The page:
PR-ing at Pineland Farms by 2 hours was pretty unexpected. Given the course, I definitely expected to set a personal record. I started the day out thinking I was going to crack 9 hours, but I wasn’t tracking splits or stressing about nutrition. I was truly out there to just have a long, long run as preparation for Vermont in a few weeks. But as the day went on, and my mental math started to be a bit easier, sub-8 hours was within sight and I became fixated. The last lap of the course was the most focused I have ever been running a race, and by the end of it all I was so incredibly pleased with my result.
Leading up to the race I had a pretty typical training week. It was a bit lower volume since I was running 50 miles on Sunday, but I had a pretty great interval workout on Wednesday and a few other moderate and recovery runs. By Saturday I had run 28 miles bringing my total mileage up to 78 miles, about where I was targeting. Race weekend, I was completely nonchalant about the race, which is a change for me. Usually for any of my ultras I get anxious the last few days before the race. I stress about my race plan, what I am going to carry with me, what to wear, what the weather is going to be, and every other thing that may impact the race. Since I was really only using the race to get time on my feet, I didn’t really find it worth the effort to stress. I knew going into the race that I would be able to run 50 miles, I just didn’t have any plan for how long it was going to take. Mentally, I was also a bit distracted with Colleen not running the race. 2 weeks before race day, we were both so excited to be heading to Maine to run this race, and then out of nowhere she develops a shin splint and has to sit the race out. Of course, she was still incredibly supportive, but having her have another hiccup in training felt devestating. I definitely felt guilty toeing the start line healthy and have to remember not take my health for granted.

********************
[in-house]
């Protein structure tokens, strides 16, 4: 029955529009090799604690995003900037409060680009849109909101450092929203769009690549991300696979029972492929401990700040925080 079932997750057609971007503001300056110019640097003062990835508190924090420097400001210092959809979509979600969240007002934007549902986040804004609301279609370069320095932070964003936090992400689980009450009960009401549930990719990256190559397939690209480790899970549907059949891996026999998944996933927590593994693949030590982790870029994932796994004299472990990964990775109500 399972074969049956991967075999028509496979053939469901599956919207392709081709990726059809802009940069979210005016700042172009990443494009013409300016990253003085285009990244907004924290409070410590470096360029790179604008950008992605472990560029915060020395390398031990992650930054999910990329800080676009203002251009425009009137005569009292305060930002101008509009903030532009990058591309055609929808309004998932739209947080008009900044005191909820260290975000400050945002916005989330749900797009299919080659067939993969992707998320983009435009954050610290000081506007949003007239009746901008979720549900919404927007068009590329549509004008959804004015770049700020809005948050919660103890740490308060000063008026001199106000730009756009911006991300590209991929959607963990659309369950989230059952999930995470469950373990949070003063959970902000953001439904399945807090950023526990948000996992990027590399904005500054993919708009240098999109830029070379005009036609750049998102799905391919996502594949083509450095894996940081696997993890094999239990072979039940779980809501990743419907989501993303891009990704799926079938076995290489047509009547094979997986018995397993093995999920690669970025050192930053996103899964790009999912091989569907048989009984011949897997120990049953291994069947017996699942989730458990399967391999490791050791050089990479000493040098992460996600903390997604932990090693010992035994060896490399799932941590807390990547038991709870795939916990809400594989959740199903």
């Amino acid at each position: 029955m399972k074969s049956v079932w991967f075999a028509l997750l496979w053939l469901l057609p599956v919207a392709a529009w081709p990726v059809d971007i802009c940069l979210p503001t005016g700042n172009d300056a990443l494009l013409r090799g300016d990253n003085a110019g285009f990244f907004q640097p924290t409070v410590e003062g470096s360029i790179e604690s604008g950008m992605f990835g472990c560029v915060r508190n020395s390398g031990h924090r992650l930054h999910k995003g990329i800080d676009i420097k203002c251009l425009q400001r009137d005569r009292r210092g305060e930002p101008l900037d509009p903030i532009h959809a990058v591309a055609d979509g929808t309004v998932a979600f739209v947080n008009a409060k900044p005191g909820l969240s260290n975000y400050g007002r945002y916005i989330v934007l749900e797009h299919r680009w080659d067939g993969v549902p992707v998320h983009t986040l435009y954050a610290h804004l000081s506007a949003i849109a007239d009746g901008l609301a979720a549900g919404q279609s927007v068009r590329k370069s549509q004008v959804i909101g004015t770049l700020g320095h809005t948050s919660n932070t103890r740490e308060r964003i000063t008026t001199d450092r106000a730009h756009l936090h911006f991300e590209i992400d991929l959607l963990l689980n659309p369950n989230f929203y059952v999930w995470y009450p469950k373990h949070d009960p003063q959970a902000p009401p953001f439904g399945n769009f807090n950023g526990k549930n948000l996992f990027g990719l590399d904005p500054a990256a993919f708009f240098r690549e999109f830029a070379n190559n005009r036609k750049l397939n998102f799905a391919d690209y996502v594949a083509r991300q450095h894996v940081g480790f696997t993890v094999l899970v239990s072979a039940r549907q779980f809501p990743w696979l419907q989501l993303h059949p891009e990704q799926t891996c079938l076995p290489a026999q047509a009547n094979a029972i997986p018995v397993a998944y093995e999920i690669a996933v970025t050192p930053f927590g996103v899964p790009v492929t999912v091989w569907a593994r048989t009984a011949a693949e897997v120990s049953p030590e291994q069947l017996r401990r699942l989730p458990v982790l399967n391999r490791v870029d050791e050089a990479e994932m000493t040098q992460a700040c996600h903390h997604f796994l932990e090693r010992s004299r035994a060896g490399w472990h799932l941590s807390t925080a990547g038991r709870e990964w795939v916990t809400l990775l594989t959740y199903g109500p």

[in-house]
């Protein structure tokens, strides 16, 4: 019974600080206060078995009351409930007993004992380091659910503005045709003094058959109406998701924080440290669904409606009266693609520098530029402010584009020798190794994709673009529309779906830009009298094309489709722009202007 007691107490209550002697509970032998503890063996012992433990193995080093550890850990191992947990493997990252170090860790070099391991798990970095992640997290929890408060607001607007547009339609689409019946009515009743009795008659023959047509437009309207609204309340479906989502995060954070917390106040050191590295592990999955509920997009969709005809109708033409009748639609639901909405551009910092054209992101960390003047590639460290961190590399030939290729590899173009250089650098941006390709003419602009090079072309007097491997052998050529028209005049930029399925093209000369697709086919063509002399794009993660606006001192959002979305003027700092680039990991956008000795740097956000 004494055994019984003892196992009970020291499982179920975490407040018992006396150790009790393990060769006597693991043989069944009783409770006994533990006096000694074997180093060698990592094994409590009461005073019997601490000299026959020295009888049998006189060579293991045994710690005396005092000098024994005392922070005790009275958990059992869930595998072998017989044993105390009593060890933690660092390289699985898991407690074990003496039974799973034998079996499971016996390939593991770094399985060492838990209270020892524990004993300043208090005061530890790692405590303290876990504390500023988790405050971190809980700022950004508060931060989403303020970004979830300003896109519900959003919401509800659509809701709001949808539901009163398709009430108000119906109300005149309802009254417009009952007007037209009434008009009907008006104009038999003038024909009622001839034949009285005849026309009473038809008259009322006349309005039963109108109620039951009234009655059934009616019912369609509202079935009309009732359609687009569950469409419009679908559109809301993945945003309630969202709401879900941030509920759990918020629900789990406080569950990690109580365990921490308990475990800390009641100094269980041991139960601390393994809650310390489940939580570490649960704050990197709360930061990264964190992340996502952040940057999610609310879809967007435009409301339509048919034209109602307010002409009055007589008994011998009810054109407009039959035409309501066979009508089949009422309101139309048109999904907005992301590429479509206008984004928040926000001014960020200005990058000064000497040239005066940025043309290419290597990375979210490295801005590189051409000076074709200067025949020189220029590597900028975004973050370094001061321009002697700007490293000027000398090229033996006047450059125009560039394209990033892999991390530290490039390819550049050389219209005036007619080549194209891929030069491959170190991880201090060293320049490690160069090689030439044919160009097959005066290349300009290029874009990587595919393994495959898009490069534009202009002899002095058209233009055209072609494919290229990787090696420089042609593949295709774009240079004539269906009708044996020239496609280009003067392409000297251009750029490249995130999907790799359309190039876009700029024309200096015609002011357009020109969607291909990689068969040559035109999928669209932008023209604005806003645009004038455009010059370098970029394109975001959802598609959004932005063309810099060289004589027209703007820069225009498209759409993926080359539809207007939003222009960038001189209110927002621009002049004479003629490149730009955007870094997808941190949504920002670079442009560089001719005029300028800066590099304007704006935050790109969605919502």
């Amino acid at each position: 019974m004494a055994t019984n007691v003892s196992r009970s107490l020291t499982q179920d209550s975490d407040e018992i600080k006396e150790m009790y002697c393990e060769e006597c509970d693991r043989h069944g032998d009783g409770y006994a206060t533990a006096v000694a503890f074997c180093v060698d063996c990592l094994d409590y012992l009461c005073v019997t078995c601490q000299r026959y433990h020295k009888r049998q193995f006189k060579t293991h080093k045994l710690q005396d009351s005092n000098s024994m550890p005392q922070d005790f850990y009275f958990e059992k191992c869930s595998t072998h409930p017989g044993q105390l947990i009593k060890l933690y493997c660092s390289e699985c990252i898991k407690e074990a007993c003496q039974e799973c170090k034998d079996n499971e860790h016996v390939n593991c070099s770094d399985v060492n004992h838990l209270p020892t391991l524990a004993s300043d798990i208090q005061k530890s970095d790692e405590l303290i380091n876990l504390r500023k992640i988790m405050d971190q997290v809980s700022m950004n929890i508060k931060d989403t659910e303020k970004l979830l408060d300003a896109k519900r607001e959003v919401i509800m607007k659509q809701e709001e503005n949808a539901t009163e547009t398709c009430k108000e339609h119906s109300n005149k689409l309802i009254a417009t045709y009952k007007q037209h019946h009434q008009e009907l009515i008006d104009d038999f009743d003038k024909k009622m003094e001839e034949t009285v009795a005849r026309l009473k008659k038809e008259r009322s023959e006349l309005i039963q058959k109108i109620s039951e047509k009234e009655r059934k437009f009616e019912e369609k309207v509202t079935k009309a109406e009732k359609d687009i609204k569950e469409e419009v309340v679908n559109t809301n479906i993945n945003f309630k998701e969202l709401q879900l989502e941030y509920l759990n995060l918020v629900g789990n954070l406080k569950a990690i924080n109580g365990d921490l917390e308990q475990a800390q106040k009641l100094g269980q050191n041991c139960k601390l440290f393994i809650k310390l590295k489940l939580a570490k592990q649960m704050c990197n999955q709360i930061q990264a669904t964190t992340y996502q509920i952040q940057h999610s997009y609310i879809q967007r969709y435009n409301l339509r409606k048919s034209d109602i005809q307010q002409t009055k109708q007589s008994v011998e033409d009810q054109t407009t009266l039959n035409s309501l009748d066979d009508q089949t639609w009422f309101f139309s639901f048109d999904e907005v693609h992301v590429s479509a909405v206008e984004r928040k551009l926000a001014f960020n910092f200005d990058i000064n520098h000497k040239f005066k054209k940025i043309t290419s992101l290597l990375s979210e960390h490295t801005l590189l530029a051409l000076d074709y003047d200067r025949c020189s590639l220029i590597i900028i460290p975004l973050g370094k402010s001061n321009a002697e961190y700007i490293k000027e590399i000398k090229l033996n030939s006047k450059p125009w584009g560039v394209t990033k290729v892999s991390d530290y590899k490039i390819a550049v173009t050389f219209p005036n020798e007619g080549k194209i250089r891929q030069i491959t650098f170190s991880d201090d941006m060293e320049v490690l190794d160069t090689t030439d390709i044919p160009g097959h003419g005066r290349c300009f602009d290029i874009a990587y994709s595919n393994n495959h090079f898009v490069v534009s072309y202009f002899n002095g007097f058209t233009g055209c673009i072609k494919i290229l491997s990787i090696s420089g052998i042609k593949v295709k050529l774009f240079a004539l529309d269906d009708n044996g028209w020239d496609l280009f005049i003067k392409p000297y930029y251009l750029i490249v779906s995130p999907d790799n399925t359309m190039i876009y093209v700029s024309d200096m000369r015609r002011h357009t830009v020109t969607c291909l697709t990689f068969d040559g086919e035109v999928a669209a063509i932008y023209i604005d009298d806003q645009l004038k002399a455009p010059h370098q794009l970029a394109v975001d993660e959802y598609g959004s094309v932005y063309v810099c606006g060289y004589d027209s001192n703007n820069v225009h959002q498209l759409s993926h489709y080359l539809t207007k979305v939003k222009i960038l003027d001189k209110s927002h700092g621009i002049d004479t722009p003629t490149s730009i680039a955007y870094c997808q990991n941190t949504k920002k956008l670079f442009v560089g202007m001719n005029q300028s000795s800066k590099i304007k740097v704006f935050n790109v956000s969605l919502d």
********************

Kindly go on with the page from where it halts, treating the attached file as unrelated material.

At the start, I got my drop bag ready and just waited for the gun to go off. Pineland Farms has a whole bunch of different races on its course of 15.5 miles through cross country ski trails and farmland. The cross country ski trails are incredibly smooth and runnable with modest climbs and descent, all of which I would describe as runnable. The toughest part of the course are the farmlands that just don’t allow for confident footing. They were all off-camber with tall grass pushed down on it so you couldn’t see any hazards. To bring the race up to 50 miles, there is a short 3.5 mile loop that we ran before hitting the official course.